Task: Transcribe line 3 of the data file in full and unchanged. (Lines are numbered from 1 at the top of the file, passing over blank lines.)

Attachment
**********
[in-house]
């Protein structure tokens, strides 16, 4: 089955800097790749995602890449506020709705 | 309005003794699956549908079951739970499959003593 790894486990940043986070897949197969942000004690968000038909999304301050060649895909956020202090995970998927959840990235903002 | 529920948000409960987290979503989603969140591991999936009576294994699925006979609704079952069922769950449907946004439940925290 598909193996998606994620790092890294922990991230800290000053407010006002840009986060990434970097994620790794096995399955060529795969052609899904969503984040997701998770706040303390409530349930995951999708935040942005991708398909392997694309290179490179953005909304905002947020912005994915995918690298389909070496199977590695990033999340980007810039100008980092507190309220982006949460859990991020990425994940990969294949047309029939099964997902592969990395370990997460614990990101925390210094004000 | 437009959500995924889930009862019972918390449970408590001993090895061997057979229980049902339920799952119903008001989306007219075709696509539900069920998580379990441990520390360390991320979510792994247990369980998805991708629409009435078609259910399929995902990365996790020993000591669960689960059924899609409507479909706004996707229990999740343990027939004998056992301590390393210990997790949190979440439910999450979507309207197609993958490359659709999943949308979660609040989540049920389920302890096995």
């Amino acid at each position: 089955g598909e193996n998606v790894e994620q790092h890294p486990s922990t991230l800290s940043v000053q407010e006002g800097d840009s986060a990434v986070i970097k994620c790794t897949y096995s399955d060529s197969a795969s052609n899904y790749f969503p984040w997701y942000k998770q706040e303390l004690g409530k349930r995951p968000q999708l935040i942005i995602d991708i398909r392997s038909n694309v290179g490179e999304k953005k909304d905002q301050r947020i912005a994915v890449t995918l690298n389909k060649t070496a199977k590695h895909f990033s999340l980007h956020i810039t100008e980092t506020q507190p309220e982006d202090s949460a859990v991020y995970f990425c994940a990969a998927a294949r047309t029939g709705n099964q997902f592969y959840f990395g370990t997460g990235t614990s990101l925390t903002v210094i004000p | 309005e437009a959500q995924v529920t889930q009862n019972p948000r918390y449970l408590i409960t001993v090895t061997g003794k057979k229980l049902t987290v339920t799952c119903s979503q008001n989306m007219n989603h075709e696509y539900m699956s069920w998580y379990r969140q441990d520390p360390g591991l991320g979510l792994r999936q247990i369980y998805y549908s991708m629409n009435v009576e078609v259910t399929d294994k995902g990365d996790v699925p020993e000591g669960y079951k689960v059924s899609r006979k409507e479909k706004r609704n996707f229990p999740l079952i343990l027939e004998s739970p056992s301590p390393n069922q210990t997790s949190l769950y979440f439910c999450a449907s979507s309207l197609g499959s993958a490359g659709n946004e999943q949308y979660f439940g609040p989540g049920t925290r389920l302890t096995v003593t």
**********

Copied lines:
């Amino acid at each position: 089955g598909e193996n998606v790894e994620q790092h890294p486990s922990t991230l800290s940043v000053q407010e006002g800097d840009s986060a990434v986070i970097k994620c790794t897949y096995s399955d060529s197969a795969s052609n899904y790749f969503p984040w997701y942000k998770q706040e303390l004690g409530k349930r995951p968000q999708l935040i942005i995602d991708i398909r392997s038909n694309v290179g490179e999304k953005k909304d905002q301050r947020i912005a994915v890449t995918l690298n389909k060649t070496a199977k590695h895909f990033s999340l980007h956020i810039t100008e980092t506020q507190p309220e982006d202090s949460a859990v991020y995970f990425c994940a990969a998927a294949r047309t029939g709705n099964q997902f592969y959840f990395g370990t997460g990235t614990s990101l925390t903002v210094i004000p | 309005e437009a959500q995924v529920t889930q009862n019972p948000r918390y449970l408590i409960t001993v090895t061997g003794k057979k229980l049902t987290v339920t799952c119903s979503q008001n989306m007219n989603h075709e696509y539900m699956s069920w998580y379990r969140q441990d520390p360390g591991l991320g979510l792994r999936q247990i369980y998805y549908s991708m629409n009435v009576e078609v259910t399929d294994k995902g990365d996790v699925p020993e000591g669960y079951k689960v059924s899609r006979k409507e479909k706004r609704n996707f229990p999740l079952i343990l027939e004998s739970p056992s301590p390393n069922q210990t997790s949190l769950y979440f439910c999450a449907s979507s309207l197609g499959s993958a490359g659709n946004e999943q949308y979660f439940g609040p989540g049920t925290r389920l302890t096995v003593t």